In a landmark study published a decade ago, the International Water Management Institute (IWMI) suggested that under likely scenarios the world's freshwater supplies should be adequate to meet future demands from agriculture, industry and other sectors. (1) A lot has happened since then that makes it difficult today to frame this essentially accurate conclusion in such optimistic terms. It is clear now that, without significant improvement in water management, we can no longer assure sustainable development in the face of climate change and related pressures.
Water crises are, in fact, the single most worrying global issue on the minds of leaders surveyed recently by the World Economic Forum. (2) Moreover, of the top five concerns cited, four centre on or are directly linked to water, including the "failure of climate change mitigation and adaptation," which occupied second place. (3) Within the last few years, it has become a truism of work on adaptation that climate change impacts will weigh on societies, economies and the environment primarily through water.
What combination of factors accounts for such a pronounced shift in perspective over the course of just 10 years? A central issue is the rising concern about growing water scarcity relative to demand, driven by rapid population growth, urbanization and economic development. Climate change will compound the scarcity challenge, because higher temperatures will boost rates of evaporation from both soils and water surfaces, increase crop water requirements and raise demand for cooling water necessary to generate the energy that consumers will demand in response to higher temperatures.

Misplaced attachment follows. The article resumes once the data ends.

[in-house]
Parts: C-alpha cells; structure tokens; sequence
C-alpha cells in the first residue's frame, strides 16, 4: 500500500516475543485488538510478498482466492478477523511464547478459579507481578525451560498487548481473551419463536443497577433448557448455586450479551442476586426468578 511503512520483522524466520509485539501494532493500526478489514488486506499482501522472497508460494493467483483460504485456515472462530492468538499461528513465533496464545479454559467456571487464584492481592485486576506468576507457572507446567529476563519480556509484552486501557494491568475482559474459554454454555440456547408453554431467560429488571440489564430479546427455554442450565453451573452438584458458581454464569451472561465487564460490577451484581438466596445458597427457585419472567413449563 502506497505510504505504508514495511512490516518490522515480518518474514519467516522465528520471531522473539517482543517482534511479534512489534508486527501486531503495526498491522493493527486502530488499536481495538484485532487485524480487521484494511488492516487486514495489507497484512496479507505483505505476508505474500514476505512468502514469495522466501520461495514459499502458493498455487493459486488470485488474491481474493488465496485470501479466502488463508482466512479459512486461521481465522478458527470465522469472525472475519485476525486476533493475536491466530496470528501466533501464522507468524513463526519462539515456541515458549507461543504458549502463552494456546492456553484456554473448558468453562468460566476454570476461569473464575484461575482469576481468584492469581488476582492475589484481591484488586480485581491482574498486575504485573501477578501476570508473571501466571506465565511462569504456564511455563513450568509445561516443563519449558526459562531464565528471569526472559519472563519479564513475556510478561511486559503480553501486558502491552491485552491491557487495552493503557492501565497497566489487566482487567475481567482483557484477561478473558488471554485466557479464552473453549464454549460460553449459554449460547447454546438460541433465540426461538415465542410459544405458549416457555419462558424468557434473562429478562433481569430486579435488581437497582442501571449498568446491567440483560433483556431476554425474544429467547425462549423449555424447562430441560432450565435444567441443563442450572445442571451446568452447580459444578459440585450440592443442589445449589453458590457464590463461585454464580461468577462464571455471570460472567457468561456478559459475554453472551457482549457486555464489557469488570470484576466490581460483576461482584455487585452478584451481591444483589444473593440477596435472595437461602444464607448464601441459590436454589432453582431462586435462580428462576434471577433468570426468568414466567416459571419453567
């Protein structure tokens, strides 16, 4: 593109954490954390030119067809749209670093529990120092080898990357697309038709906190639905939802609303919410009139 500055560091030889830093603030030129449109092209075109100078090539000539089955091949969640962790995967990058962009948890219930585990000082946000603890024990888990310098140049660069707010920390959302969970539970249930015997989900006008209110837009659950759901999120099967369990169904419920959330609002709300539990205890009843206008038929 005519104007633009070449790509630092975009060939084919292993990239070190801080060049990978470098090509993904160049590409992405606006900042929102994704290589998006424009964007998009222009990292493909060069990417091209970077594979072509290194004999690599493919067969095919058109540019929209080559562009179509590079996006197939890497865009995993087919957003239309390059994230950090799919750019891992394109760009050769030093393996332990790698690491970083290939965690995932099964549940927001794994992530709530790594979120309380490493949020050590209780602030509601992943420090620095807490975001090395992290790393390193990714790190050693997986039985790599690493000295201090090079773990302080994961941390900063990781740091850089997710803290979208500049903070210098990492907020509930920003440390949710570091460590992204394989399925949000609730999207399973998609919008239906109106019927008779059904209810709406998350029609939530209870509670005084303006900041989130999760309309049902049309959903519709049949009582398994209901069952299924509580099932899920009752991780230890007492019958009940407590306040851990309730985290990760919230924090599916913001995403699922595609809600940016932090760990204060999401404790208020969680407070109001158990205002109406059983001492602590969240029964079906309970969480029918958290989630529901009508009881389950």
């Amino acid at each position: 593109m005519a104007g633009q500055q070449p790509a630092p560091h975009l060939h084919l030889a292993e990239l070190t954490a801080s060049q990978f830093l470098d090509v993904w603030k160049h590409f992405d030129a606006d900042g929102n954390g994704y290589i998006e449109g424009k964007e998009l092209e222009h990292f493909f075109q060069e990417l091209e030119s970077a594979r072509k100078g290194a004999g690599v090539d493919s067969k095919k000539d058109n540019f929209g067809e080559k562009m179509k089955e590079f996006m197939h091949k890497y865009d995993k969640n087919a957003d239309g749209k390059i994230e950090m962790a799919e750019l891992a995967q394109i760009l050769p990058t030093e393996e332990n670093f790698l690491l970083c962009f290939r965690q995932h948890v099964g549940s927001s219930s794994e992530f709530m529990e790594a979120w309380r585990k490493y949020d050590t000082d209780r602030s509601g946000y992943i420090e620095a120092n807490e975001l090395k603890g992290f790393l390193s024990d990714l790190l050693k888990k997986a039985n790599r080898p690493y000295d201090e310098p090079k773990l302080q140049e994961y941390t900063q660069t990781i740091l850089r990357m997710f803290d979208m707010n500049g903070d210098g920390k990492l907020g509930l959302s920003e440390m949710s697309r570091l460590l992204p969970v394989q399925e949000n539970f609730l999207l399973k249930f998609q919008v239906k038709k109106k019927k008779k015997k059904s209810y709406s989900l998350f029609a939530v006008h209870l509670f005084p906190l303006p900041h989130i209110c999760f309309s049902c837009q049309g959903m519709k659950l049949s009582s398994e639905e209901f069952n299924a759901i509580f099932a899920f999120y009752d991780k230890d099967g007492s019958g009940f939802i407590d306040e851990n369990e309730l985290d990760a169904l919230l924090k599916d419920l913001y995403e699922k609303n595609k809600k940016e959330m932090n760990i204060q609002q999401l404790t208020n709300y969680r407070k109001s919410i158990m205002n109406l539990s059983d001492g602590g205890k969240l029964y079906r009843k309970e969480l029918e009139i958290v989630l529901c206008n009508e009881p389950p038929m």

The outlook is especially ominous for the world's vast dry areas, which may be considered the front lines of climate change adaptation. Streamflow declines of more than 50 per cent are "confidently predicted" for these areas, as a result of lower rainfall. (4) This will also reduce infiltration of water into aquifers, threatening communities that are highly dependent on groundwater, which is inherently difficult to monitor and manage.
Of particular concern are many poor, agrarian communities in arid regions of sub-Saharan Africa and South Asia, where high rates of rural poverty and low levels of adaptive capacity leave people highly vulnerable to the effects of reduced water availability. Similarly, in many fragile regions of the Middle East and North Africa, climate change is predicted to significantly worsen water scarcity, which could act as a stressor compounding the risks of conflict and migration. (5)
THE DUAL CHALLENGE OF WATER SECURITY
Heightened concern about water scarcity oversimplifies the challenge, however. Climate change will give rise not only to reduced water availability in many places but also to increasingly variable and unpredictable water supplies. More frequent and severe...